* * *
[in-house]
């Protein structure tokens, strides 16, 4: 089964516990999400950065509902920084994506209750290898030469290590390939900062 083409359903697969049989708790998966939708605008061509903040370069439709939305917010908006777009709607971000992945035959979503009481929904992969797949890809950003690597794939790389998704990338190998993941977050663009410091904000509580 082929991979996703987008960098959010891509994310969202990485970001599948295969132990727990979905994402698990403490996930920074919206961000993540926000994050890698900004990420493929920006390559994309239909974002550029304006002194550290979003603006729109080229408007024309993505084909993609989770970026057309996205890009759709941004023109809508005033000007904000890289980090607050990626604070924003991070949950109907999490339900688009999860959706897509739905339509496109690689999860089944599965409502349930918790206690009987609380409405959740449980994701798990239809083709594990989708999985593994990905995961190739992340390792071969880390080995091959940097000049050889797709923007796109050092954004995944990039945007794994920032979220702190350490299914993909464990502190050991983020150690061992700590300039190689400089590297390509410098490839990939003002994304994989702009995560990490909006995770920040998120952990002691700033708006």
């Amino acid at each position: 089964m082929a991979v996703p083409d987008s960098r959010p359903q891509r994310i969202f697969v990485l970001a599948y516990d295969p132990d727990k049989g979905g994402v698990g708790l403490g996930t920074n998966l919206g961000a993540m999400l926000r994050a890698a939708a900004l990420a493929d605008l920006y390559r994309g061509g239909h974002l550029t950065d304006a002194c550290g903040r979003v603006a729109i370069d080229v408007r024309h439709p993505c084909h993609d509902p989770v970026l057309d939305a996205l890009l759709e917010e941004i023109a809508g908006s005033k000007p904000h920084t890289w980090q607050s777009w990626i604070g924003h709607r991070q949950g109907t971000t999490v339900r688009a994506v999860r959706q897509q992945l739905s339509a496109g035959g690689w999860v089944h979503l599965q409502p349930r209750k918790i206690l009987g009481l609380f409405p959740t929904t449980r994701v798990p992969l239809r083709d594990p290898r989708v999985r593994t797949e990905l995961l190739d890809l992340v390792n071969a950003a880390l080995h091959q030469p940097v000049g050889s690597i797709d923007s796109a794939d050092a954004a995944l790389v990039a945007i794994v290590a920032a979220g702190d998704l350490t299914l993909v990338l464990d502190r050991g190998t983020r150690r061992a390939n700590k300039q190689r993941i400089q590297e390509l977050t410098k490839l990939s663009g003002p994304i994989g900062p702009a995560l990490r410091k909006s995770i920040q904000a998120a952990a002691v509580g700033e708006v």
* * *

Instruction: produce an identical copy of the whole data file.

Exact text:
[in-house]
């Protein structure tokens, strides 16, 4: 089964516990999400950065509902920084994506209750290898030469290590390939900062 083409359903697969049989708790998966939708605008061509903040370069439709939305917010908006777009709607971000992945035959979503009481929904992969797949890809950003690597794939790389998704990338190998993941977050663009410091904000509580 082929991979996703987008960098959010891509994310969202990485970001599948295969132990727990979905994402698990403490996930920074919206961000993540926000994050890698900004990420493929920006390559994309239909974002550029304006002194550290979003603006729109080229408007024309993505084909993609989770970026057309996205890009759709941004023109809508005033000007904000890289980090607050990626604070924003991070949950109907999490339900688009999860959706897509739905339509496109690689999860089944599965409502349930918790206690009987609380409405959740449980994701798990239809083709594990989708999985593994990905995961190739992340390792071969880390080995091959940097000049050889797709923007796109050092954004995944990039945007794994920032979220702190350490299914993909464990502190050991983020150690061992700590300039190689400089590297390509410098490839990939003002994304994989702009995560990490909006995770920040998120952990002691700033708006």
């Amino acid at each position: 089964m082929a991979v996703p083409d987008s960098r959010p359903q891509r994310i969202f697969v990485l970001a599948y516990d295969p132990d727990k049989g979905g994402v698990g708790l403490g996930t920074n998966l919206g961000a993540m999400l926000r994050a890698a939708a900004l990420a493929d605008l920006y390559r994309g061509g239909h974002l550029t950065d304006a002194c550290g903040r979003v603006a729109i370069d080229v408007r024309h439709p993505c084909h993609d509902p989770v970026l057309d939305a996205l890009l759709e917010e941004i023109a809508g908006s005033k000007p904000h920084t890289w980090q607050s777009w990626i604070g924003h709607r991070q949950g109907t971000t999490v339900r688009a994506v999860r959706q897509q992945l739905s339509a496109g035959g690689w999860v089944h979503l599965q409502p349930r209750k918790i206690l009987g009481l609380f409405p959740t929904t449980r994701v798990p992969l239809r083709d594990p290898r989708v999985r593994t797949e990905l995961l190739d890809l992340v390792n071969a950003a880390l080995h091959q030469p940097v000049g050889s690597i797709d923007s796109a794939d050092a954004a995944l790389v990039a945007i794994v290590a920032a979220g702190d998704l350490t299914l993909v990338l464990d502190r050991g190998t983020r150690r061992a390939n700590k300039q190689r993941i400089q590297e390509l977050t410098k490839l990939s663009g003002p994304i994989g900062p702009a995560l990490r410091k909006s995770i920040q904000a998120a952990a002691v509580g700033e708006v």